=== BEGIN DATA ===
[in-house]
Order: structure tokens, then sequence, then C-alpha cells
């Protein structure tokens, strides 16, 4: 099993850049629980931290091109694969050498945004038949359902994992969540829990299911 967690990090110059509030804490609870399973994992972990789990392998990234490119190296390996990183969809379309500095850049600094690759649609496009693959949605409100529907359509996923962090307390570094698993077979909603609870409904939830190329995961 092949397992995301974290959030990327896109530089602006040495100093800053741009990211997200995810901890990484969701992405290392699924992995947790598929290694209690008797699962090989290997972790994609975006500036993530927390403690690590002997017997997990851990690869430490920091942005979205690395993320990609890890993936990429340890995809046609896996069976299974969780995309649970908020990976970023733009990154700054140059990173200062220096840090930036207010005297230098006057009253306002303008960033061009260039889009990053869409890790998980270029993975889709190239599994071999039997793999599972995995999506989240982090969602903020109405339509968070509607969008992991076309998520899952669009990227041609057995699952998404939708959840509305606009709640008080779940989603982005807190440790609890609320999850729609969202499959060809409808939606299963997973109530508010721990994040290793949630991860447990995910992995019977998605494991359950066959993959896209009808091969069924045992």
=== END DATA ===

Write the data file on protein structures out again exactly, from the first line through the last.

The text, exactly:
[in-house]
Order: structure tokens, then sequence, then C-alpha cells
């Protein structure tokens, strides 16, 4: 099993850049629980931290091109694969050498945004038949359902994992969540829990299911 967690990090110059509030804490609870399973994992972990789990392998990234490119190296390996990183969809379309500095850049600094690759649609496009693959949605409100529907359509996923962090307390570094698993077979909603609870409904939830190329995961 092949397992995301974290959030990327896109530089602006040495100093800053741009990211997200995810901890990484969701992405290392699924992995947790598929290694209690008797699962090989290997972790994609975006500036993530927390403690690590002997017997997990851990690869430490920091942005979205690395993320990609890890993936990429340890995809046609896996069976299974969780995309649970908020990976970023733009990154700054140059990173200062220096840090930036207010005297230098006057009253306002303008960033061009260039889009990053869409890790998980270029993975889709190239599994071999039997793999599972995995999506989240982090969602903020109405339509968070509607969008992991076309998520899952669009990227041609057995699952998404939708959840509305606009709640008080779940989603982005807190440790609890609320999850729609969202499959060809409808939606299963997973109530508010721990994040290793949630991860447990995910992995019977998605494991359950066959993959896209009808091969069924045992």